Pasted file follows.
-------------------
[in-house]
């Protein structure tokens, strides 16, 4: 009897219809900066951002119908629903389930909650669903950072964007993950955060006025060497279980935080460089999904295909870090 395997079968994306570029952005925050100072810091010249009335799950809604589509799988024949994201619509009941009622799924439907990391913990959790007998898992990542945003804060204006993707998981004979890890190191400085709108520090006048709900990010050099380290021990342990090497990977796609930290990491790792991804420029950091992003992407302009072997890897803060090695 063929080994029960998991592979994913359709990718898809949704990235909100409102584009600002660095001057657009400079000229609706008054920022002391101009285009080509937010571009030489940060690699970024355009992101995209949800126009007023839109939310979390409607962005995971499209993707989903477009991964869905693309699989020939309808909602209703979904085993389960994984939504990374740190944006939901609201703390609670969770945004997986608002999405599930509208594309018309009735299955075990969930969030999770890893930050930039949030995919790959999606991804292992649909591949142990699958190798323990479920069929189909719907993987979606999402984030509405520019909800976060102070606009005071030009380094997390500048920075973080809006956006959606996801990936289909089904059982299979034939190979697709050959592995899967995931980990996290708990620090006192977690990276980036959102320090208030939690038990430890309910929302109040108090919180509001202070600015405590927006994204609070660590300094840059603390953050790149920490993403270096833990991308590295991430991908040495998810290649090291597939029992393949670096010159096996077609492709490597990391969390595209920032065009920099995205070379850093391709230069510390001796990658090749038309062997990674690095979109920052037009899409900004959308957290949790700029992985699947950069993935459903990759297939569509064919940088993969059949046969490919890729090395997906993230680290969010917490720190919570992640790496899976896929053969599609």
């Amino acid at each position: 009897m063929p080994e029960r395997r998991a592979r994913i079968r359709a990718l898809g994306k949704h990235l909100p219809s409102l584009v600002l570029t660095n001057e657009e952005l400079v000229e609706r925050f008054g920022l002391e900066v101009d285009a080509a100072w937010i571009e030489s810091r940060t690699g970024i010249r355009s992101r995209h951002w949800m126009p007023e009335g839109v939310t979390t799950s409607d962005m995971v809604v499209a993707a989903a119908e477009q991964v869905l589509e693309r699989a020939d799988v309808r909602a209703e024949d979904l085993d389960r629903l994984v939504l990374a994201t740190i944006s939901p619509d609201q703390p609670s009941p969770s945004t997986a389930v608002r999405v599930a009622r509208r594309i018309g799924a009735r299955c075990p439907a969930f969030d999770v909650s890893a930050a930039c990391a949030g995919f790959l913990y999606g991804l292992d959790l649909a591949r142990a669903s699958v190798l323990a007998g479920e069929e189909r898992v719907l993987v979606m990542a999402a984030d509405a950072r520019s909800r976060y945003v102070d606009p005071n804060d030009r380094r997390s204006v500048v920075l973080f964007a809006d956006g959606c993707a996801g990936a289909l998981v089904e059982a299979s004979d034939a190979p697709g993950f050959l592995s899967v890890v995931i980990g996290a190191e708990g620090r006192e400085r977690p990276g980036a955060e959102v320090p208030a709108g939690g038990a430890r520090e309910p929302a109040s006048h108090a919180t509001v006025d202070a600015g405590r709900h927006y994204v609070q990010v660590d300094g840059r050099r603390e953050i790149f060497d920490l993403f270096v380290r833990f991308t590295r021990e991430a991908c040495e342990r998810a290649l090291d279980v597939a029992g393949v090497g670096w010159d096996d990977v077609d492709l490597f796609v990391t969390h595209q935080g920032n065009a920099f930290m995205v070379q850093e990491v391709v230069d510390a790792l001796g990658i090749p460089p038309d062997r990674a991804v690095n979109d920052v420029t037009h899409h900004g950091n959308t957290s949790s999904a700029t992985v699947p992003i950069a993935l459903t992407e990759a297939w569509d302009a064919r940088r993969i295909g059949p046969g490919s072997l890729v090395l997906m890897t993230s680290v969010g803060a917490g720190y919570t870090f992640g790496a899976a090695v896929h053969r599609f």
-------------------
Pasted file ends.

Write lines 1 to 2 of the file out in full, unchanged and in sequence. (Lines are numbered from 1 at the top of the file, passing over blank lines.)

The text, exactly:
[in-house]
């Protein structure tokens, strides 16, 4: 009897219809900066951002119908629903389930909650669903950072964007993950955060006025060497279980935080460089999904295909870090 395997079968994306570029952005925050100072810091010249009335799950809604589509799988024949994201619509009941009622799924439907990391913990959790007998898992990542945003804060204006993707998981004979890890190191400085709108520090006048709900990010050099380290021990342990090497990977796609930290990491790792991804420029950091992003992407302009072997890897803060090695 063929080994029960998991592979994913359709990718898809949704990235909100409102584009600002660095001057657009400079000229609706008054920022002391101009285009080509937010571009030489940060690699970024355009992101995209949800126009007023839109939310979390409607962005995971499209993707989903477009991964869905693309699989020939309808909602209703979904085993389960994984939504990374740190944006939901609201703390609670969770945004997986608002999405599930509208594309018309009735299955075990969930969030999770890893930050930039949030995919790959999606991804292992649909591949142990699958190798323990479920069929189909719907993987979606999402984030509405520019909800976060102070606009005071030009380094997390500048920075973080809006956006959606996801990936289909089904059982299979034939190979697709050959592995899967995931980990996290708990620090006192977690990276980036959102320090208030939690038990430890309910929302109040108090919180509001202070600015405590927006994204609070660590300094840059603390953050790149920490993403270096833990991308590295991430991908040495998810290649090291597939029992393949670096010159096996077609492709490597990391969390595209920032065009920099995205070379850093391709230069510390001796990658090749038309062997990674690095979109920052037009899409900004959308957290949790700029992985699947950069993935459903990759297939569509064919940088993969059949046969490919890729090395997906993230680290969010917490720190919570992640790496899976896929053969599609």